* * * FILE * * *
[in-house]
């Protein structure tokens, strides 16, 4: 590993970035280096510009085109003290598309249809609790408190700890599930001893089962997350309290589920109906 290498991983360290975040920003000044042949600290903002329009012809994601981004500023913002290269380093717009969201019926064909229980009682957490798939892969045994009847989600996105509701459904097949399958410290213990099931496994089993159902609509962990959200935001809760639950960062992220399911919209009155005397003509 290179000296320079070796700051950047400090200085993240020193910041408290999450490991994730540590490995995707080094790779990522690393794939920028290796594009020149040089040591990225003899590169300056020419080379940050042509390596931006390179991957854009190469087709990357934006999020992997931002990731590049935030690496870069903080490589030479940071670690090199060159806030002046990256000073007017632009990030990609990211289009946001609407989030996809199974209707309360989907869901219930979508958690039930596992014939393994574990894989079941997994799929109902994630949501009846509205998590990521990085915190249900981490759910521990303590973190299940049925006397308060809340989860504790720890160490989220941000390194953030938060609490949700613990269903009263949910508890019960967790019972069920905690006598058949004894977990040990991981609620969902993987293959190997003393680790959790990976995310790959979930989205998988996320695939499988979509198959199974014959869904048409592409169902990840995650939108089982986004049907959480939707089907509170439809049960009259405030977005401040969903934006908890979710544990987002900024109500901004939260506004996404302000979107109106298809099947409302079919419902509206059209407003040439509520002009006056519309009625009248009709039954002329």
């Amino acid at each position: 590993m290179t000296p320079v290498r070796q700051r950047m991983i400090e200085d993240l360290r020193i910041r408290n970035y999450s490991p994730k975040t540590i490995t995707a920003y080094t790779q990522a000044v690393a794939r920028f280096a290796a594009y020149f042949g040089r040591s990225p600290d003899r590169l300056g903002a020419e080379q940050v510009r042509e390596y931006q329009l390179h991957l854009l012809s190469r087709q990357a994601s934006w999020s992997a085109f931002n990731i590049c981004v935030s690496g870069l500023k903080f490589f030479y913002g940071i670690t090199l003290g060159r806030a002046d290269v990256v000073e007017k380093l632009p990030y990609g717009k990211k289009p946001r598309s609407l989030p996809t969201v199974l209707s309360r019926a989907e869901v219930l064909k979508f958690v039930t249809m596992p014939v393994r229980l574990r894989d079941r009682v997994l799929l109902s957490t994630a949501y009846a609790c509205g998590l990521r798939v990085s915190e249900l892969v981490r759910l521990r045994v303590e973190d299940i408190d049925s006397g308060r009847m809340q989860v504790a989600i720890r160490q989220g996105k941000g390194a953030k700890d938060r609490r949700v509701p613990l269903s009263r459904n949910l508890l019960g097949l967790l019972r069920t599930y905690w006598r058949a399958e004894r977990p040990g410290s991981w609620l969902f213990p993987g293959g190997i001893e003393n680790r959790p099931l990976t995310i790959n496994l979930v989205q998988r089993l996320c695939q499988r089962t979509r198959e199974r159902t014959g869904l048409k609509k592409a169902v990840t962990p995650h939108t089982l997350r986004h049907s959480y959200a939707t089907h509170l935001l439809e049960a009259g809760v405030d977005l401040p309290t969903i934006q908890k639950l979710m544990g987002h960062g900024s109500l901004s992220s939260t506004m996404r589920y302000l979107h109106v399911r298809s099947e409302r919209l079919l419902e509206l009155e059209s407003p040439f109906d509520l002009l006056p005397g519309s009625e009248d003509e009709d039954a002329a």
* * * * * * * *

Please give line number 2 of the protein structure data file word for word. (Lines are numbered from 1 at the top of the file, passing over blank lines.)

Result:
């Protein structure tokens, strides 16, 4: 590993970035280096510009085109003290598309249809609790408190700890599930001893089962997350309290589920109906 290498991983360290975040920003000044042949600290903002329009012809994601981004500023913002290269380093717009969201019926064909229980009682957490798939892969045994009847989600996105509701459904097949399958410290213990099931496994089993159902609509962990959200935001809760639950960062992220399911919209009155005397003509 290179000296320079070796700051950047400090200085993240020193910041408290999450490991994730540590490995995707080094790779990522690393794939920028290796594009020149040089040591990225003899590169300056020419080379940050042509390596931006390179991957854009190469087709990357934006999020992997931002990731590049935030690496870069903080490589030479940071670690090199060159806030002046990256000073007017632009990030990609990211289009946001609407989030996809199974209707309360989907869901219930979508958690039930596992014939393994574990894989079941997994799929109902994630949501009846509205998590990521990085915190249900981490759910521990303590973190299940049925006397308060809340989860504790720890160490989220941000390194953030938060609490949700613990269903009263949910508890019960967790019972069920905690006598058949004894977990040990991981609620969902993987293959190997003393680790959790990976995310790959979930989205998988996320695939499988979509198959199974014959869904048409592409169902990840995650939108089982986004049907959480939707089907509170439809049960009259405030977005401040969903934006908890979710544990987002900024109500901004939260506004996404302000979107109106298809099947409302079919419902509206059209407003040439509520002009006056519309009625009248009709039954002329």